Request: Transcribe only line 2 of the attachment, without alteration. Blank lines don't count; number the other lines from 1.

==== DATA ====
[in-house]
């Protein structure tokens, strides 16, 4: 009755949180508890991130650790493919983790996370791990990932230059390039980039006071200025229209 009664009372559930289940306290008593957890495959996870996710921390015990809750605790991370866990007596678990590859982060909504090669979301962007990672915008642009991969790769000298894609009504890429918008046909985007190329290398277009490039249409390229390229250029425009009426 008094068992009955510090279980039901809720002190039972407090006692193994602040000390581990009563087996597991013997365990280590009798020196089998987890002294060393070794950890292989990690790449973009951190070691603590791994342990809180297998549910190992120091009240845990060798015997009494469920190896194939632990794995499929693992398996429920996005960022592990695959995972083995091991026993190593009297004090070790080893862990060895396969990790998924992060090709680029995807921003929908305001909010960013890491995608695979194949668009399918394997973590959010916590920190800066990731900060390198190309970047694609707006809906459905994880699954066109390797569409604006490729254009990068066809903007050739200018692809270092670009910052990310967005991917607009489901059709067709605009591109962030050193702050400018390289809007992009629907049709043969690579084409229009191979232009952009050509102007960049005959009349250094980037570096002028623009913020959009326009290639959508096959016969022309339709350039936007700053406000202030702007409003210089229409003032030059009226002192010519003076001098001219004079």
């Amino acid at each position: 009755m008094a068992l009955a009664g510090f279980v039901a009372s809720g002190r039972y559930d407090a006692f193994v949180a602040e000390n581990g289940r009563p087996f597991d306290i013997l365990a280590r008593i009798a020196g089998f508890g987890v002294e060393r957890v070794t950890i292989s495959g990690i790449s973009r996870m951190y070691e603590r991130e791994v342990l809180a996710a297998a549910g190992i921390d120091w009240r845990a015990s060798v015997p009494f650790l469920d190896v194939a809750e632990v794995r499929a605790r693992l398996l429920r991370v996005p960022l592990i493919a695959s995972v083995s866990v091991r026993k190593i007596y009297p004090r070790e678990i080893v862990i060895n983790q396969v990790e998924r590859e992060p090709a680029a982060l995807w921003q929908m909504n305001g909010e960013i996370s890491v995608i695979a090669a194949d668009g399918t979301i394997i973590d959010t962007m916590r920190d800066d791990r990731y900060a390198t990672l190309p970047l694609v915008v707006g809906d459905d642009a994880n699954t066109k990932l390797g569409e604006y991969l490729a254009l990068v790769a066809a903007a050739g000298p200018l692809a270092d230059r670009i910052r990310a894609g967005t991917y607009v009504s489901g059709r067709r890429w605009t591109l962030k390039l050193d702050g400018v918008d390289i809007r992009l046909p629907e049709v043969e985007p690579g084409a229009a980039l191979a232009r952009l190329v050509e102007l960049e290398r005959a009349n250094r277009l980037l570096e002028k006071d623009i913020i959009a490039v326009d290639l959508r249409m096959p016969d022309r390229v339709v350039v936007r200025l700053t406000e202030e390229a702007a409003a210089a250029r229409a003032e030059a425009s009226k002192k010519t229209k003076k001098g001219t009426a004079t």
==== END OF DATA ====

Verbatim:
């Protein structure tokens, strides 16, 4: 009755949180508890991130650790493919983790996370791990990932230059390039980039006071200025229209 009664009372559930289940306290008593957890495959996870996710921390015990809750605790991370866990007596678990590859982060909504090669979301962007990672915008642009991969790769000298894609009504890429918008046909985007190329290398277009490039249409390229390229250029425009009426 008094068992009955510090279980039901809720002190039972407090006692193994602040000390581990009563087996597991013997365990280590009798020196089998987890002294060393070794950890292989990690790449973009951190070691603590791994342990809180297998549910190992120091009240845990060798015997009494469920190896194939632990794995499929693992398996429920996005960022592990695959995972083995091991026993190593009297004090070790080893862990060895396969990790998924992060090709680029995807921003929908305001909010960013890491995608695979194949668009399918394997973590959010916590920190800066990731900060390198190309970047694609707006809906459905994880699954066109390797569409604006490729254009990068066809903007050739200018692809270092670009910052990310967005991917607009489901059709067709605009591109962030050193702050400018390289809007992009629907049709043969690579084409229009191979232009952009050509102007960049005959009349250094980037570096002028623009913020959009326009290639959508096959016969022309339709350039936007700053406000202030702007409003210089229409003032030059009226002192010519003076001098001219004079």